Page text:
Simon Says.... Stop Body Shape Cueing in Your Class
“ Yes, really push yourself in these crunches because we don’t want any body fat in this area, right?!?!”
Ever heard an instructor say this in class?
Ever cringed and wanted to throw your resistance band at the instructor as soon as you heard it?
Ok, good, I’m glad I’m not alone!
As the group fitness industry continues to evolve, one of the ways I personally think we are continuing to struggling to evolve is in how we cue our classes, particularly when it comes to body composition. I continuously hear instructors tell others what they should want or not want for their shape of their body from you want flab abs, you don’t want a bigger butt, you do want Michelle Obama arms….but do you??? Or is that what we, as instructors, are projecting onto you, onto our classes, because that’s what WE want??
I’m convinced it’s the latter.
I’m not saying that if we are working individually with a client who comes with a specific goal that we should not listen, plan workouts according to this, and help them, in a positive, body-affirming way, reach their goals. But in all of our work, especially in a group fitness class, it’s important that we do not place our own desires (or insecurities) onto our class. We must learn to be inclusive and treat every body type as a healthy, beautiful body type, because IT IS. And when we cue our students to think certain parts of their body aren’t beautiful, we can impact their own personal body image and their confidence internally and externally.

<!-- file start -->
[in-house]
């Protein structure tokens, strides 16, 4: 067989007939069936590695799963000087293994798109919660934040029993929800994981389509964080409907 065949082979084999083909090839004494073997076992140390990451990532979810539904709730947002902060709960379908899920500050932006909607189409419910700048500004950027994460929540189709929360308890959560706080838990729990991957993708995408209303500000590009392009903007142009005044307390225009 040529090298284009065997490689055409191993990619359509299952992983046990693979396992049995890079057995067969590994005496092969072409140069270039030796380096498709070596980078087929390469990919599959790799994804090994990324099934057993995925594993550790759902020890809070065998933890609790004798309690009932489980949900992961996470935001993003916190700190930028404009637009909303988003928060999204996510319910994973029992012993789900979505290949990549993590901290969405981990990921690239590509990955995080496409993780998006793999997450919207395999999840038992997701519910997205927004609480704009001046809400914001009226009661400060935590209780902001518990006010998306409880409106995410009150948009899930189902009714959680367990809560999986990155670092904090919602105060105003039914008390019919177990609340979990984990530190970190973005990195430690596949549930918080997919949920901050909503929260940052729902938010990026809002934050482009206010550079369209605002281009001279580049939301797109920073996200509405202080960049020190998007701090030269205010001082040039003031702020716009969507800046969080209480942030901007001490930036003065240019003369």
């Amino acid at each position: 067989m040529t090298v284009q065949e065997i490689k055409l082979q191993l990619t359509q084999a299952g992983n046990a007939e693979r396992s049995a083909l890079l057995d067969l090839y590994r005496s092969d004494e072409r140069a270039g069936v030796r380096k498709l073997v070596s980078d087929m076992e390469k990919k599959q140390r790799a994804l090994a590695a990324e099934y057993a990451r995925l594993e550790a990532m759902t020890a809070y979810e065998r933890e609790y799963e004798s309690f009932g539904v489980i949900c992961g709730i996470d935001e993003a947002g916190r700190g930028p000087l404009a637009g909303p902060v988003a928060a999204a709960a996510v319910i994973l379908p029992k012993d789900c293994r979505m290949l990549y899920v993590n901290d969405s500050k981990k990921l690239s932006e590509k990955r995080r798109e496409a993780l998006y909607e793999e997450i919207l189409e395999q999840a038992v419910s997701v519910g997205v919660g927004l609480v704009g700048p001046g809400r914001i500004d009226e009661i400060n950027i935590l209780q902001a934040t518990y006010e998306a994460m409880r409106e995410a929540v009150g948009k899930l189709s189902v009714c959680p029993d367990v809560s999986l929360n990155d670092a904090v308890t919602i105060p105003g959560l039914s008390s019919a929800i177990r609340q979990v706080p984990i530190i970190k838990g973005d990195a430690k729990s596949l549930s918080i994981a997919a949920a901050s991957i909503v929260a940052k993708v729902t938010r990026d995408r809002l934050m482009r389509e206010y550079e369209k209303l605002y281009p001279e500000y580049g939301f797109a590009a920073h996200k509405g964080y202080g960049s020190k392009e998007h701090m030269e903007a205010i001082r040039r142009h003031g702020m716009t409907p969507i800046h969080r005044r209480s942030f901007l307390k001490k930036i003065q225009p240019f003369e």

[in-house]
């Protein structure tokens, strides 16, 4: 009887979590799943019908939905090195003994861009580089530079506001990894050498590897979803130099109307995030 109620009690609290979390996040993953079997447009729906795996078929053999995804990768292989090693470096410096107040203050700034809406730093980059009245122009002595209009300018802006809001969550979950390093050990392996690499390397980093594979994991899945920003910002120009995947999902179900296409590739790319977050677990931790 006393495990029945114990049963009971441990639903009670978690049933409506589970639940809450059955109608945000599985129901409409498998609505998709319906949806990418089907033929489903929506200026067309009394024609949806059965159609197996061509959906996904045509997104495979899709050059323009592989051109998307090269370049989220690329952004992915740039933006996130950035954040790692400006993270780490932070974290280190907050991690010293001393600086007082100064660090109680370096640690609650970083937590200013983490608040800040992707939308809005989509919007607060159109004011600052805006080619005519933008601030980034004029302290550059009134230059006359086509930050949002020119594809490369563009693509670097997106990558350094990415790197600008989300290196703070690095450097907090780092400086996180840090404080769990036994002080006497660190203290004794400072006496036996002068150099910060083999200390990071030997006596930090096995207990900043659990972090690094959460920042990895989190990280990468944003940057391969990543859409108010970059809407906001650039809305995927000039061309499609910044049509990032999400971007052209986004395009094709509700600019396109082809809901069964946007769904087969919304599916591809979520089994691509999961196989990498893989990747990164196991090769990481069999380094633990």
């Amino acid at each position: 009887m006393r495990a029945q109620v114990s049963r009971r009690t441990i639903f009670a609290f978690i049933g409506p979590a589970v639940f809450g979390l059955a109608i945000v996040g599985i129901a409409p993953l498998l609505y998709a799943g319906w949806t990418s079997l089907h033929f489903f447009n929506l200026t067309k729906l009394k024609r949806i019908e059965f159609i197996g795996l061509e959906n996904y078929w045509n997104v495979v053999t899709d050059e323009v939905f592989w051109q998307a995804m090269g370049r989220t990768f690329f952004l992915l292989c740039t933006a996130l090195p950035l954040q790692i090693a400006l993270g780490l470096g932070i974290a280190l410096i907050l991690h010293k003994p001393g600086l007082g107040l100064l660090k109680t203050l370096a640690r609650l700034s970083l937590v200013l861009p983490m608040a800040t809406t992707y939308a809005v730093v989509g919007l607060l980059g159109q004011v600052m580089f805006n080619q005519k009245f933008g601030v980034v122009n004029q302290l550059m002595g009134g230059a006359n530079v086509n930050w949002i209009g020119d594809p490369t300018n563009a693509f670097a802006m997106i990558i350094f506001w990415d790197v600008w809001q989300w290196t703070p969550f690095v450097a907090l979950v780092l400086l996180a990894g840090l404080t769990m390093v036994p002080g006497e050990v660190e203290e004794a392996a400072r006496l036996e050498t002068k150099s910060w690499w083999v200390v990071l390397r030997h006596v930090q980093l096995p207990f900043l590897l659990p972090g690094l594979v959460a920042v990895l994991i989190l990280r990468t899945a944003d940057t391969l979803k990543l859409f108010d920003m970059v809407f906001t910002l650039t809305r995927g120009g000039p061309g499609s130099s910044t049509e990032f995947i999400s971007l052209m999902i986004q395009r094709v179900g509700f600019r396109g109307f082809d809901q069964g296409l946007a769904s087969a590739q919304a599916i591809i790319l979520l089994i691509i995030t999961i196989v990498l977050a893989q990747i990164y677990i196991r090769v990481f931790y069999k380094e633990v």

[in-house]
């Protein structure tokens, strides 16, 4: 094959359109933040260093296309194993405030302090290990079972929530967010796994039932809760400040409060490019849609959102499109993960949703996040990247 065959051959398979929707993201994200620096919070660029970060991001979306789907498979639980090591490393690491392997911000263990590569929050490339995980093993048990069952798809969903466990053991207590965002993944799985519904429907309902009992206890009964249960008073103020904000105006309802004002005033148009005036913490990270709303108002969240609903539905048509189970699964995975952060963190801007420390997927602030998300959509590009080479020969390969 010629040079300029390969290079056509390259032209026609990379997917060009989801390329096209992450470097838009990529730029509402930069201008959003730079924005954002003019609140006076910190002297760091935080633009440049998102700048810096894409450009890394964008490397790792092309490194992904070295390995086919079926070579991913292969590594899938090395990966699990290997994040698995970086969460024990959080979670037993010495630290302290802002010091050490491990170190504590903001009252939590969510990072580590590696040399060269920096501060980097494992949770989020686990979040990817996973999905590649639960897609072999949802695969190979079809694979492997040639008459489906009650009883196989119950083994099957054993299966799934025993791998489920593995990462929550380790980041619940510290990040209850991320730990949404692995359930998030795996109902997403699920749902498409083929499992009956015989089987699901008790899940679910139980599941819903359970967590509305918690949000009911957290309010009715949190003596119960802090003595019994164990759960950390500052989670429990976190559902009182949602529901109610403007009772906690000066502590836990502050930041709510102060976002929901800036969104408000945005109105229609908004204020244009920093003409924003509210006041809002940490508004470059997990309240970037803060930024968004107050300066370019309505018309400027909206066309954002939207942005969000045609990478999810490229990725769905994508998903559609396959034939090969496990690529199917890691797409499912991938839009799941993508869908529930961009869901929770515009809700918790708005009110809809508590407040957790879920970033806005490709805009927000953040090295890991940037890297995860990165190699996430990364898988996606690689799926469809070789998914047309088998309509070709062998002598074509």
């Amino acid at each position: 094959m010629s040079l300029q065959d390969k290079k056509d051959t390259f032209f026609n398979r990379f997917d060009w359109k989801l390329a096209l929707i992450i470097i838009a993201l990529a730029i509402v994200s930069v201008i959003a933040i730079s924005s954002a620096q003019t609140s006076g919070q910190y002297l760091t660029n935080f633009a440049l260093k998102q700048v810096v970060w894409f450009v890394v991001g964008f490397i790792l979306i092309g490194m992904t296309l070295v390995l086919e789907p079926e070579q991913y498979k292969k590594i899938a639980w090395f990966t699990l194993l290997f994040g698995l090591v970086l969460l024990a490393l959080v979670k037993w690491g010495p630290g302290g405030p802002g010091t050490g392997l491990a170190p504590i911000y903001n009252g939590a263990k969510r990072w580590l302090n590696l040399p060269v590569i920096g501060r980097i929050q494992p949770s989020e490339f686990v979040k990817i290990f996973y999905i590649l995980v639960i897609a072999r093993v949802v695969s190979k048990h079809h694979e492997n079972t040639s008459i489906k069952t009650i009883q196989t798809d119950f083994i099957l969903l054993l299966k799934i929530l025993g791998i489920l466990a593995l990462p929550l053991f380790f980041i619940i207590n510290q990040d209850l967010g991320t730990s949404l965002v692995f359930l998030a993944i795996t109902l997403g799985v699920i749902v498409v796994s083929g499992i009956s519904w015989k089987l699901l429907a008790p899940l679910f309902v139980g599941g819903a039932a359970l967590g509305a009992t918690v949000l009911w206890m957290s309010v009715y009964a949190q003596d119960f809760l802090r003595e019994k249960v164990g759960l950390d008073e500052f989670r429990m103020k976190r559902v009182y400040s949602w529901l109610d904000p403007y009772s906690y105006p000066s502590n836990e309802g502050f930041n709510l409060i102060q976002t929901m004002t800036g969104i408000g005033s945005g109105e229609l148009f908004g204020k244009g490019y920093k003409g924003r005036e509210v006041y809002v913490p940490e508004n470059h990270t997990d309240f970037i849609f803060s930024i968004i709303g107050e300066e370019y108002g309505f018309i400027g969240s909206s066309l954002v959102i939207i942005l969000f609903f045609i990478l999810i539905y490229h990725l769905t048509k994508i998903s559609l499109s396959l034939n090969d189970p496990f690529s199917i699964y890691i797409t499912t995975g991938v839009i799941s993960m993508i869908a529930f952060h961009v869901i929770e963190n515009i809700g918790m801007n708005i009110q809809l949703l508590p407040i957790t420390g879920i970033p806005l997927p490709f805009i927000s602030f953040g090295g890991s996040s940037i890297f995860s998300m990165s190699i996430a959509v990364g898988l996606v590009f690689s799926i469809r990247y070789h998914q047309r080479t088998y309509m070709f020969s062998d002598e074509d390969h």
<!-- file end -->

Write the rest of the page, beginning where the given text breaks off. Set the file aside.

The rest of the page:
We must uplift our students with our words, not cause them to question themselves.
The most important way we can change this? is simply doing it.
Teach your students about why doing a certain exercise will help them stronger instead of help them get flat abs.
Remind Your students that they look amazing when they enter the class and when they leave the class…instead of telling them how their body is going to change from doing those squats.
Stop using the words “ you want this” for your body and let them set their own goals and intentions for every class…and then ask them what those are so that you can celebrate with them instead of deciding what they should be for them.
This week, remember this: we don’t have to do what Simon says all of the time…and if you are still body type cueing, it’s a great time to go tell Simon to take a seat himself.
Actions Speak Louder than Words: I’d love to hear words and phrases you’re using that do encourage loving your body exactly how it is! Share them below and let’s build a library of cueing phrases new instructors can tap into!